We Have a Right to Our Quirks
I set my alarm for 6:22 am.
I have three scoops of honey before bed. I like to keep the skin on my hands well moisturized. I text in complete sentences with semi-colons, em dashes, the whole kit and caboodle.
Peel off the outer packaging of any life and you’ll find a carnival of quirks.
The pitcher who chewed four pieces of black licorice while on the mound. The writer who only wrote in a hotel room with a bottle of sherry, a deck of cards, a dictionary, and a Bible on hand.
We have a right to our quirks. They are part of how we steady ourselves in the unsteadiness of any given day.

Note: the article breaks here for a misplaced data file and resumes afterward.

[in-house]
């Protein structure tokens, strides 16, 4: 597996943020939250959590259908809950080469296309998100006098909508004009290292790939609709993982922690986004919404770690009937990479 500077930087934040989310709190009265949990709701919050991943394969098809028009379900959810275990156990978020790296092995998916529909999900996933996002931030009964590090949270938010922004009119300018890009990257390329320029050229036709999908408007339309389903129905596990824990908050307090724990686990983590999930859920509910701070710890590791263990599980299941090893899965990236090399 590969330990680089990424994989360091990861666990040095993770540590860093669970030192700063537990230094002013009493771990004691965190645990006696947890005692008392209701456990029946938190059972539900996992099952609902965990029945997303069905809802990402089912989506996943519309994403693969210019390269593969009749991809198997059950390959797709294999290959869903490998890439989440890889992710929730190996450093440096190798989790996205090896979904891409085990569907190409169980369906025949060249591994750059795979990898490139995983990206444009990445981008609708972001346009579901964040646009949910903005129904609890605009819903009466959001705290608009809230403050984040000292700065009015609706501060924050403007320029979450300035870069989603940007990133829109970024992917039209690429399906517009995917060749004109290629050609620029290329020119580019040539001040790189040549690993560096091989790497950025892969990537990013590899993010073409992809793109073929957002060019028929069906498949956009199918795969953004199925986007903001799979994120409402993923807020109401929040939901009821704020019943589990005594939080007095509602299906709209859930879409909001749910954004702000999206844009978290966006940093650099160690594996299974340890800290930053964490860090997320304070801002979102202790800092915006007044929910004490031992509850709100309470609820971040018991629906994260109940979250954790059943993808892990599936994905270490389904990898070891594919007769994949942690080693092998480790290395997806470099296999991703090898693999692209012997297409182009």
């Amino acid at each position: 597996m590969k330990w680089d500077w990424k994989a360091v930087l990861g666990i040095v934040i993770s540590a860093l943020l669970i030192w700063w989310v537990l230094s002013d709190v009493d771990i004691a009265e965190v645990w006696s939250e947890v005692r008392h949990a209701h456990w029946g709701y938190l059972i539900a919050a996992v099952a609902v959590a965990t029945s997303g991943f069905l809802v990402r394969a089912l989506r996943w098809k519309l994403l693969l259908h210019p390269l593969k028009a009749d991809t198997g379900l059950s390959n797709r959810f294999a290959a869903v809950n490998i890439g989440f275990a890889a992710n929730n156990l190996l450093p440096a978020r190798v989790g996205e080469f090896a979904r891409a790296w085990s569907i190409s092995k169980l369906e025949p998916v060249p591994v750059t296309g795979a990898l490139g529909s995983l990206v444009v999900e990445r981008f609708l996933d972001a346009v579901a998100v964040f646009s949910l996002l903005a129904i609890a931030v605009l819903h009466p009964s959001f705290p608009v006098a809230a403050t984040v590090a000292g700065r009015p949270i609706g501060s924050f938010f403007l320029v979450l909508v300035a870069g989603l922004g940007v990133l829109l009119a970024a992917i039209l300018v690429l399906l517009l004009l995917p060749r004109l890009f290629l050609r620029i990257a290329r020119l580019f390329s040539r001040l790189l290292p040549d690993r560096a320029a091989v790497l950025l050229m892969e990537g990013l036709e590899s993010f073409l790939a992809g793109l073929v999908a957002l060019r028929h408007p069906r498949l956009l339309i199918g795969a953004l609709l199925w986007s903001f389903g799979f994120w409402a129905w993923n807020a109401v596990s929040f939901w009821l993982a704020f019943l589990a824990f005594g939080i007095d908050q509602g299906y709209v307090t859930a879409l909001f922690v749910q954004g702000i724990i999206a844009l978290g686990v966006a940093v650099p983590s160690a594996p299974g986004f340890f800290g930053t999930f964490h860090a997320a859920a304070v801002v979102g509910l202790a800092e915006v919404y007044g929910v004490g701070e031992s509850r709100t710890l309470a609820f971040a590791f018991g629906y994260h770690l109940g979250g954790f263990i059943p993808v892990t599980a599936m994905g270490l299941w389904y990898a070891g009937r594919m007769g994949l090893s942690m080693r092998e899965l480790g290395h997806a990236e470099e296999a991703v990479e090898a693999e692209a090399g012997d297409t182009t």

But a caveat. We have a right to our quirks; our quirks do not have a right to us.
If I curtail or contort my evenings to accommodate a 6:22am wakeup. If I labor over my texts or impose my style on those I text with. If my quirks start atrophying other parts of my life, they have ballooned into habits that limit me.
So eat food in order of lightest to darkest. Only drink coffee from one specific mug. Sleep with socks on year-round. But let’s choose to do this. Rather than force of habit choosing for us because…well, that’s just what we do and what we know.
And when we choose, let’s choose because this quirk, as any good quirk should, steadies us, eases us. Better yet, delights us.
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